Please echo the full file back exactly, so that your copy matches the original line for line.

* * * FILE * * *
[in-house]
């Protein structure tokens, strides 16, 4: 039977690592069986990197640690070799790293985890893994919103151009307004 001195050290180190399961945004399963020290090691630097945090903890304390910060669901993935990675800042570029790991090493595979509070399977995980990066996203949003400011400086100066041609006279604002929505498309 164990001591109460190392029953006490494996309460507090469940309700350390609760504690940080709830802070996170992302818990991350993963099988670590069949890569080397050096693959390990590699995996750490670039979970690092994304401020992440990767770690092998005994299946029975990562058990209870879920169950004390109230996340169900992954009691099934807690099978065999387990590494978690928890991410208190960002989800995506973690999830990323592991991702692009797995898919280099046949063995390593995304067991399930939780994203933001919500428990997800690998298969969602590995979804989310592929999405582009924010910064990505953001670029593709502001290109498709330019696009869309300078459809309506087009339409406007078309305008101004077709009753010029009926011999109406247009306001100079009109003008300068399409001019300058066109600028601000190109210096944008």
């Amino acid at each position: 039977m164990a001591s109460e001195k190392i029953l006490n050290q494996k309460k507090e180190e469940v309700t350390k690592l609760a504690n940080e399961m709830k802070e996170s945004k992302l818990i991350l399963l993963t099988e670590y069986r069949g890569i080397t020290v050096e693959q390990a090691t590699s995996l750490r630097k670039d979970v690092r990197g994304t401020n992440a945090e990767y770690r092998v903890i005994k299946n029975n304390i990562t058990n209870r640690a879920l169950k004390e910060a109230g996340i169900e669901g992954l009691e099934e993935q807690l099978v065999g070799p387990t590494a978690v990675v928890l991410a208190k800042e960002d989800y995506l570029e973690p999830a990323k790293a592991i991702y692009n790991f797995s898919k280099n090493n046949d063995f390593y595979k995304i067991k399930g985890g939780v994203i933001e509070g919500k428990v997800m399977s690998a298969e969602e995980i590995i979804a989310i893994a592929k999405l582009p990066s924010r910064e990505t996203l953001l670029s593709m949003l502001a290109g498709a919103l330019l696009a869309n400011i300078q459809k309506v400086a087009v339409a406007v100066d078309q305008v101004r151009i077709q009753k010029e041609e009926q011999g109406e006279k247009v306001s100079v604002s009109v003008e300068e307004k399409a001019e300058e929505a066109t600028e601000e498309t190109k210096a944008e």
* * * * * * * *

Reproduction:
[in-house]
């Protein structure tokens, strides 16, 4: 039977690592069986990197640690070799790293985890893994919103151009307004 001195050290180190399961945004399963020290090691630097945090903890304390910060669901993935990675800042570029790991090493595979509070399977995980990066996203949003400011400086100066041609006279604002929505498309 164990001591109460190392029953006490494996309460507090469940309700350390609760504690940080709830802070996170992302818990991350993963099988670590069949890569080397050096693959390990590699995996750490670039979970690092994304401020992440990767770690092998005994299946029975990562058990209870879920169950004390109230996340169900992954009691099934807690099978065999387990590494978690928890991410208190960002989800995506973690999830990323592991991702692009797995898919280099046949063995390593995304067991399930939780994203933001919500428990997800690998298969969602590995979804989310592929999405582009924010910064990505953001670029593709502001290109498709330019696009869309300078459809309506087009339409406007078309305008101004077709009753010029009926011999109406247009306001100079009109003008300068399409001019300058066109600028601000190109210096944008």
């Amino acid at each position: 039977m164990a001591s109460e001195k190392i029953l006490n050290q494996k309460k507090e180190e469940v309700t350390k690592l609760a504690n940080e399961m709830k802070e996170s945004k992302l818990i991350l399963l993963t099988e670590y069986r069949g890569i080397t020290v050096e693959q390990a090691t590699s995996l750490r630097k670039d979970v690092r990197g994304t401020n992440a945090e990767y770690r092998v903890i005994k299946n029975n304390i990562t058990n209870r640690a879920l169950k004390e910060a109230g996340i169900e669901g992954l009691e099934e993935q807690l099978v065999g070799p387990t590494a978690v990675v928890l991410a208190k800042e960002d989800y995506l570029e973690p999830a990323k790293a592991i991702y692009n790991f797995s898919k280099n090493n046949d063995f390593y595979k995304i067991k399930g985890g939780v994203i933001e509070g919500k428990v997800m399977s690998a298969e969602e995980i590995i979804a989310i893994a592929k999405l582009p990066s924010r910064e990505t996203l953001l670029s593709m949003l502001a290109g498709a919103l330019l696009a869309n400011i300078q459809k309506v400086a087009v339409a406007v100066d078309q305008v101004r151009i077709q009753k010029e041609e009926q011999g109406e006279k247009v306001s100079v604002s009109v003008e300068e307004k399409a001019e300058e929505a066109t600028e601000e498309t190109k210096a944008e």